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A 9 cubic millimeter solar-powered sensor system can harvest energy from its surroundings to operate nearly perpetually.
The system’s processor, solar cells, and battery reside in its tiny frame, which measures 2.5 by 3.5 by 1 millimeters. It is 1,000 times smaller than comparable commercial counterparts, said researchers at the University of Michigan.
The system could enable home-, building- and bridge-monitoring devices as well as new biomedical implants. It could vastly improve the efficiency and cost of current environmental sensor networks designed to detect movement or track air and water quality.
With an industry-standard ARM Cortex-M3 processor, the system contains the lowest-powered commercial-class microcontroller. It uses about 2,000 times less power in sleep mode than its most energy-efficient counterpart on the market today.
Engineers said successful use of an ARM processor the industry’s most popular 32-bit processor architecture is an important step toward commercial adoption of this technology.
“Our system can run nearly perpetually if periodically exposed to reasonable lighting conditions, even indoors,” said David Blaauw, an electrical and computer engineering professor at the University of Michigan. “Its only limiting factor is battery wear-out, but the battery would last many years.”
“The ARM Cortex-M3 processor has been widely adopted throughout the microcontroller industry for its low-power, energy efficient features such as deep sleep mode and Wake-Up Interrupt Controller, which enables the core to be placed in ultra-low leakage mode, returning to fully active mode almost instantaneously,” said Eric Schorn, vice president, marketing, processor division, ARM. “This implementation of the processor exploits all of those features to the maximum to achieve an ultra-low-power operation.”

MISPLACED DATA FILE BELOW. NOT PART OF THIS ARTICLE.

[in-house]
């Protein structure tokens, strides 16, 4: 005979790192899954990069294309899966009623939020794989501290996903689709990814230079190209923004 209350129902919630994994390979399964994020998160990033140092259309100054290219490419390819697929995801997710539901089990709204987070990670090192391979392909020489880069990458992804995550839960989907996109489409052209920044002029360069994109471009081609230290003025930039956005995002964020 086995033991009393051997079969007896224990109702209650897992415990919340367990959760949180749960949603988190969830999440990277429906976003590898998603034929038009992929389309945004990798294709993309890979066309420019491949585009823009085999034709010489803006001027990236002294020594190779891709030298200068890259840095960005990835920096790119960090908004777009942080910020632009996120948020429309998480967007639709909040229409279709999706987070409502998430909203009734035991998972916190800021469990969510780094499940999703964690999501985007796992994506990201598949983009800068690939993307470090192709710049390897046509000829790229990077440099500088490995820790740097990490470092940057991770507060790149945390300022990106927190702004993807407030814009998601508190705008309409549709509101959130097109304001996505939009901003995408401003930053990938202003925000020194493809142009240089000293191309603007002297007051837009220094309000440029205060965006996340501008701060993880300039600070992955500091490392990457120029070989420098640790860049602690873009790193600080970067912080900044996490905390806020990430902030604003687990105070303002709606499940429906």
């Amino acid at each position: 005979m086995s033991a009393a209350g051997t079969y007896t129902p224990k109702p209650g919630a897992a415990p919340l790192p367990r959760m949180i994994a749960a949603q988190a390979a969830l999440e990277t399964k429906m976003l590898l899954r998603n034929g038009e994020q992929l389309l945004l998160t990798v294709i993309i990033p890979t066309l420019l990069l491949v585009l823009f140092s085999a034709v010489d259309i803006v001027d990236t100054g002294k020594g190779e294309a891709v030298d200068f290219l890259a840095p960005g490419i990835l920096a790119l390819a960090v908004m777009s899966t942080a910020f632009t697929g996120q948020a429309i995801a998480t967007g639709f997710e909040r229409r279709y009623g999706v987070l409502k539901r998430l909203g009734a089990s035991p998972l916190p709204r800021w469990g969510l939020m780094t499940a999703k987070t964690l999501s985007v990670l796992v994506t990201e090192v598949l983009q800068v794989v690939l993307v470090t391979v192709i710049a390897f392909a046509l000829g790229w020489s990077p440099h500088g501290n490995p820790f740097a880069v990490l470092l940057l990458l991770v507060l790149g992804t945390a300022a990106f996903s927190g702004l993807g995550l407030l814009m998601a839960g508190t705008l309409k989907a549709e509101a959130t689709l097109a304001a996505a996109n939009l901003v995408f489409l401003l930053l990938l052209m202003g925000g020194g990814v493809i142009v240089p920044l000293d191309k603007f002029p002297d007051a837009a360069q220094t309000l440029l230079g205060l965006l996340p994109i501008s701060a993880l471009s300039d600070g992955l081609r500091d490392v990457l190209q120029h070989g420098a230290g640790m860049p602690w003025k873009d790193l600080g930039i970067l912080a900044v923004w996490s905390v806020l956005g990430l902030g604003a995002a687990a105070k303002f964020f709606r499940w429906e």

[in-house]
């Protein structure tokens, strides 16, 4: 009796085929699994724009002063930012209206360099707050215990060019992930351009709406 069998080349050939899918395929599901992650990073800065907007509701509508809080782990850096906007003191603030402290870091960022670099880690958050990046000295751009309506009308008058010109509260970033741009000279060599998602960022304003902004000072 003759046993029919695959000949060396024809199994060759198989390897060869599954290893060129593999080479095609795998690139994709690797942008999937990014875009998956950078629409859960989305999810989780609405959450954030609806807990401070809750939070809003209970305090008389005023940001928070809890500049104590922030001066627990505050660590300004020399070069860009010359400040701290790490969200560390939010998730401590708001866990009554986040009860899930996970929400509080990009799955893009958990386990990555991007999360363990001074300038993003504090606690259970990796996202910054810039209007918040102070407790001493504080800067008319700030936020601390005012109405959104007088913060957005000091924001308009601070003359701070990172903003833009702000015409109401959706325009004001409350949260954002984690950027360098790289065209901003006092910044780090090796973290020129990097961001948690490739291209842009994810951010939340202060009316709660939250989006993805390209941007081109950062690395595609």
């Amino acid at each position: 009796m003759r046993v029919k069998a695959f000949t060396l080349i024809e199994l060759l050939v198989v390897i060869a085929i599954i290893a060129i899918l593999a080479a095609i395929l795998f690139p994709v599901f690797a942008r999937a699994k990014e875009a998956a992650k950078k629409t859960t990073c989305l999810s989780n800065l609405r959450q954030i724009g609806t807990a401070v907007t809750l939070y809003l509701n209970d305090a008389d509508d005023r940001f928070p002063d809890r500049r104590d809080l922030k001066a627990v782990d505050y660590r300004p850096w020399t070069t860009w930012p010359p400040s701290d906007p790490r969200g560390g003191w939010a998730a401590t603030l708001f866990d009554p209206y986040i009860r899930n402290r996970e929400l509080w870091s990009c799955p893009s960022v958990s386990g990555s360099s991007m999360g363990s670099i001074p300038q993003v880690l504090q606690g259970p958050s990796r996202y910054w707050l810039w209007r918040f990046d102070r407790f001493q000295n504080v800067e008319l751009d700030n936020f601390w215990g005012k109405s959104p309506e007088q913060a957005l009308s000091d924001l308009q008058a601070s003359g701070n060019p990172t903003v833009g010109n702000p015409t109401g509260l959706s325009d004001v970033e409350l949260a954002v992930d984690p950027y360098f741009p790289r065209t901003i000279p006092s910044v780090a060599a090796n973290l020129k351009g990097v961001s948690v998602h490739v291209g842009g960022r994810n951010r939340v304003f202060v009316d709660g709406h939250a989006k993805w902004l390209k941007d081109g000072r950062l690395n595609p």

The sensor spends most of its time in sleep mode, waking briefly every few minutes to take measurements. Its total average power consumption is less than 1 nanowatt. A nanowatt is one-billionth of a watt.
The developers said the key innovation is their method for managing power. The processor only needs about half of a volt to operate, but its low-voltage, thin-film Cymbet battery puts out close to 4 volts. The voltage, which is essentially the pressure of the electric current, must reduce for the system to function most efficiently.
“If we used traditional methods, the voltage conversion process would have consumed many times more power than the processor itself uses,” said Dennis Sylvester, an associate professor in electrical and computer engineering.
One way the UM engineers made the voltage conversion more efficient is by slowing the power management unit’s clock when the processor’s load is light.
“We skip beats if we determine the voltage is sufficiently stable,” Sylvester said.

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